Identification of Naegleria Fowleri in Warm Ground Water Aquifers
The free-living amoeba Naegleria fowleri was identified as the etiological agent of primary amoebic meningoencephalitis that caused the deaths of two children in Peoria, Arizona, in autumn of 2002. It was suspected that the source of N. fowleri was the domestic water supply, which originates from ground water sources. In this study, ground water from the greater Phoenix Metropolitan area was tested for the presence of N. fowleri using a nested polymerase chain reaction approach. Phylogenetic analyses of 16S rRNA sequences of bacterial populations in the ground water were performed to examine the potential link between the presence of N. fowleri and bacterial groups inhabiting water wells. the results showed the presence of N. fowleri in five out of six wells sampled and in 26.6% of all ground water samples tested. Phylogenetic analyses showed that ß- and γ-proteobacteria were the dominant bacterial populations present in the ground water. Bacterial community analyses revealed a very diverse community structure in ground water samples testing positive for N. fowleri.
I. Laseke et al., "Identification of Naegleria Fowleri in Warm Ground Water Aquifers," Journal of Environmental Quality, vol. 39, no. 1, pp. 147 - 153, Crop Society of America, Soil Science Society of America, American Society of Agronomy, Jan 2010.
The definitive version is available at https://doi.org/10.2134/jeq2009.0062
Civil, Architectural and Environmental Engineering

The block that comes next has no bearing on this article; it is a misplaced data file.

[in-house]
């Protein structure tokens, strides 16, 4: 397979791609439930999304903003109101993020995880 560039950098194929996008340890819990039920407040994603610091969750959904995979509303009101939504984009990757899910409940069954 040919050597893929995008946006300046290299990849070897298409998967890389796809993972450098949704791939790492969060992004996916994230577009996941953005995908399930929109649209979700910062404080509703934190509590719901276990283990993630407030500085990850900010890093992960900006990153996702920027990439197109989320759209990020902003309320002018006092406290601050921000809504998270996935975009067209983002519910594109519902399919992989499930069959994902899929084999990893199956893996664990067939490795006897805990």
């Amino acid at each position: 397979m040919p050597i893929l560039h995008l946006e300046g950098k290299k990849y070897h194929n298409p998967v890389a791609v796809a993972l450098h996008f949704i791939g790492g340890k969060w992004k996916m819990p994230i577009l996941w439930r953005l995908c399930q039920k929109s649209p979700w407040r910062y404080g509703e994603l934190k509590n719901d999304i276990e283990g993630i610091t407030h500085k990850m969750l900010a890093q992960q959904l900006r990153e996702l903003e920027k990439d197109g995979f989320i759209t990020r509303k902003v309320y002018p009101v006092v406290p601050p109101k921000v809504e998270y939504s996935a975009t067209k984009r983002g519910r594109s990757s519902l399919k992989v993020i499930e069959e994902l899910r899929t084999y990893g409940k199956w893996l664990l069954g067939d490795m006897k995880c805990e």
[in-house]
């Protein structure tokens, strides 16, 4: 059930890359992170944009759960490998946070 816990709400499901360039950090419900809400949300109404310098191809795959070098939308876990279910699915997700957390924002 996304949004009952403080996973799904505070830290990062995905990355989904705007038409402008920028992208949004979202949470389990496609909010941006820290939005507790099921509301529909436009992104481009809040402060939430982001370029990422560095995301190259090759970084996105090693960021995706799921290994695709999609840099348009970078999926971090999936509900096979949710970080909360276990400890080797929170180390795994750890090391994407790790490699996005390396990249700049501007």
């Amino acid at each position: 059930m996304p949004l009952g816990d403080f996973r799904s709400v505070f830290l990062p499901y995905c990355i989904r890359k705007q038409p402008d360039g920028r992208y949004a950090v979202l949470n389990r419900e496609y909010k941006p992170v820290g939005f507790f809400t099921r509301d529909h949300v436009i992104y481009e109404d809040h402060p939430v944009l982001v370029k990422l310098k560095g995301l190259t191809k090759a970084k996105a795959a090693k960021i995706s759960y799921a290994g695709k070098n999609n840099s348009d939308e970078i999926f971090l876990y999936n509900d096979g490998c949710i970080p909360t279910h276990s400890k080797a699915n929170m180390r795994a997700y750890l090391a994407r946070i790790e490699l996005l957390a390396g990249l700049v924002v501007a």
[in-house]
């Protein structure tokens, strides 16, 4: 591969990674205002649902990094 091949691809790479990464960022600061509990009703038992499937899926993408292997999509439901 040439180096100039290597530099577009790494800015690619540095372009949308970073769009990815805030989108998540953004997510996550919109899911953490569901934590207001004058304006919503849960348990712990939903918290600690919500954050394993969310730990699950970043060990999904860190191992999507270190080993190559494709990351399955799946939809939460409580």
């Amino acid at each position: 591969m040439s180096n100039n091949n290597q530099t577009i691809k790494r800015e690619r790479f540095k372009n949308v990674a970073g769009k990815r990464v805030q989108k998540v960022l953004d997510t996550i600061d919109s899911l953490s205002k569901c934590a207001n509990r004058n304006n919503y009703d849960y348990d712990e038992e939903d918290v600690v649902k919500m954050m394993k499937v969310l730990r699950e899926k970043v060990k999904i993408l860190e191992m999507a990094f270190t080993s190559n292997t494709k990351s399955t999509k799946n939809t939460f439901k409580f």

Keywords and Phrases
16S rRNA Sequences; Arizona; Bacterial Community Analysis; Bacterial Population; Diverse Community; Domestic Water Supply; Etiological Agent; Nested Polymerase Chain Reaction; Phoenix Metropolitan; Phylogenetic Analysis; Proteobacteria; Aquifers; Bacteriology; Hydrogeology; Polymerase Chain Reaction; RNA; Water Supply; Water Wells; Groundwater Resources; Ground Water; Article; Betaproteobacteria; Controlled Study; Gammaproteobacteria; Meningoencephalitis; Microbial Community; Microbial Identification; Naegleria Fowleri; Nonhuman; Phylogeny; Polymerase Chain Reaction; RNA Sequence; United States; Water Supply; Animals; Arizona; Environmental Monitoring; Naegleria Fowleri; Phylogeny; Water; Water Microbiology; Water Supply; Bacteria (Microorganisms); Gammaproteobacteria; Naegleria Fowleri; Peoria
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© 2010 Crop Society of America, Soil Science Society of America, American Society of Agronomy, All rights reserved.
01 Jan 2010